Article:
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We consider a queueing system with n parallel queues, which receives a reward for the service it provides. Our aim is to maximize the expected reward obtained per unit time (utility) while ensuring that the mean queue length in each of the queues is bounded (stability). We show that the optimal policy has counter intuitive properties because of the general reward states and stability constraint. For example, the greedy policy of serving a customer that fetches maximum reward need not be optimal. In addition, the optimal policy may belong to a class of non work-conserving policies. We obtain two different policies that attain the above optimality goal. The first policy arbitrates service randomly based on the current reward states and probabilities that depend on system statistics. The second policy arbitrates service deterministically based only on the queue lengths and the current reward states, and does not require any knowledge of the system statistics. The proposed policies are optimal in a large class of policies that includes off-line policies, which use knowledge of past, present and even future arrival and reward states in their decision processes.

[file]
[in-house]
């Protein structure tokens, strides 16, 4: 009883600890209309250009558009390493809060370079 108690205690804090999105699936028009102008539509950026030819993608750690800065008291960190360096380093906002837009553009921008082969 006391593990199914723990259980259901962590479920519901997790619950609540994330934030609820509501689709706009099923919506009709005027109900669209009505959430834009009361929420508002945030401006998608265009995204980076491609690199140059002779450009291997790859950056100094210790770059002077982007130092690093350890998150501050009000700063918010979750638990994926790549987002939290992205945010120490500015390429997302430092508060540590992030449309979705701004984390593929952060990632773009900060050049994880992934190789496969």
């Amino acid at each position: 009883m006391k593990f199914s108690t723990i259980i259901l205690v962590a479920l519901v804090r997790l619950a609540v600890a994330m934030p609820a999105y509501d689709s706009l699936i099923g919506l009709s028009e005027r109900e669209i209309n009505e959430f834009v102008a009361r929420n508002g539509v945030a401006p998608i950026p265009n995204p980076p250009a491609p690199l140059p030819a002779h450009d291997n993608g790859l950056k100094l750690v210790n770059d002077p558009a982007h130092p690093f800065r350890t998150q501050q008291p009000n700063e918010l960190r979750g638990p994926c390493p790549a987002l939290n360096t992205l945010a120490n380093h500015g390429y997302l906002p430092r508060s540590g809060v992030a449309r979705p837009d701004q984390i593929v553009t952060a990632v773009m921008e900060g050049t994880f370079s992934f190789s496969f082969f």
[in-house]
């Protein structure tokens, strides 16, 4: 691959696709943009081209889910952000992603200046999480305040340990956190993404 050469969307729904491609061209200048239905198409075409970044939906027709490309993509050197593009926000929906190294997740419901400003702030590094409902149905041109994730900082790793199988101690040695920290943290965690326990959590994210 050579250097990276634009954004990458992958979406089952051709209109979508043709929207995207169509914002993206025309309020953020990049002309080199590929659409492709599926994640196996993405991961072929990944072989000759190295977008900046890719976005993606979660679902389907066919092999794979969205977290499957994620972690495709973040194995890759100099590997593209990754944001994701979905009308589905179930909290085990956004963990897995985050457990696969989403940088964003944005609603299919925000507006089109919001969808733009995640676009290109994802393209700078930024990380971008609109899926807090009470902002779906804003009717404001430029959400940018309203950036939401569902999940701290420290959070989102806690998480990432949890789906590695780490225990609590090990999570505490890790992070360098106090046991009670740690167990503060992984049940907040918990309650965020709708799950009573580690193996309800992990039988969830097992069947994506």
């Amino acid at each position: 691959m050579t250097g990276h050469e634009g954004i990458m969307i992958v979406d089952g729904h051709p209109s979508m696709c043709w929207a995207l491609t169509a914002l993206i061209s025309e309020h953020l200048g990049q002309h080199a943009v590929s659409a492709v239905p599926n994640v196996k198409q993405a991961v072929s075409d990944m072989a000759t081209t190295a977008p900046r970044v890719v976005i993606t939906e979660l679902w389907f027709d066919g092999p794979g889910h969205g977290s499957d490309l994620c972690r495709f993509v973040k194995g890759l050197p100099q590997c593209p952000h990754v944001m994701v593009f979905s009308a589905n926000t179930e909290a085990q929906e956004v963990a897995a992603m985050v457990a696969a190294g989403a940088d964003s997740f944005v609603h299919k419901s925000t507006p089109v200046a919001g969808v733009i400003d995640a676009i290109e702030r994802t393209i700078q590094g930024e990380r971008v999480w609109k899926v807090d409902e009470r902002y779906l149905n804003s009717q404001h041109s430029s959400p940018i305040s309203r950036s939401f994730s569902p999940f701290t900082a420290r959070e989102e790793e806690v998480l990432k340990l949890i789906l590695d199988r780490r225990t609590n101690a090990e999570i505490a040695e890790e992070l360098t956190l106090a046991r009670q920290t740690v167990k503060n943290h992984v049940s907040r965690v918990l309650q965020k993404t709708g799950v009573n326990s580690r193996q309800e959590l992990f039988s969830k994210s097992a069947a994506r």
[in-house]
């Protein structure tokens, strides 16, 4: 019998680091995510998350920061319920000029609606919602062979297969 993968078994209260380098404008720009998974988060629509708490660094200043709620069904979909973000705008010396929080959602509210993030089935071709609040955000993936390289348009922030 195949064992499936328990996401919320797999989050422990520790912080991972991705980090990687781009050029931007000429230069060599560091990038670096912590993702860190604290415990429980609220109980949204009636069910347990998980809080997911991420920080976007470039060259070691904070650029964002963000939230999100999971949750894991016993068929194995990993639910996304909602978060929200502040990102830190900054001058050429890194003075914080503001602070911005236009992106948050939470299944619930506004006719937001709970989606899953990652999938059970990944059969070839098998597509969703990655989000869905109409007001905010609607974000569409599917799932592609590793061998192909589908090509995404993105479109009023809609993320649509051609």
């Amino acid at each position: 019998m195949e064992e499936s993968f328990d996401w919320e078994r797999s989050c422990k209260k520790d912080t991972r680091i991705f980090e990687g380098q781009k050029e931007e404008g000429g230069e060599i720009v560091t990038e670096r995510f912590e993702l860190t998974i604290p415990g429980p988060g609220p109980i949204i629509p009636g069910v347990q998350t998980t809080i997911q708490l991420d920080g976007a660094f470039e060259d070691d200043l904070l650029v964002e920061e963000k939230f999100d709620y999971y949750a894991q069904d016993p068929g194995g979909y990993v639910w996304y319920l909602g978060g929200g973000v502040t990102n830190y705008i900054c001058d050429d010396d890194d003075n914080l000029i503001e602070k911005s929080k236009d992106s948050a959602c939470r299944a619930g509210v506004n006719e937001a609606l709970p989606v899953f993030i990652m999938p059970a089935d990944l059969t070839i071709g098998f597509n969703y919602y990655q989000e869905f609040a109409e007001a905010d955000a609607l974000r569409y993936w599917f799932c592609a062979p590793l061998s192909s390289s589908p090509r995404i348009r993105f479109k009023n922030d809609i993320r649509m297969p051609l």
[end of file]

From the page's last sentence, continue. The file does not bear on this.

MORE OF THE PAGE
Queueing theory, utility maximization, stability, randomized algorithms
Date Posted: 12 October 2010
This document has been peer reviewed.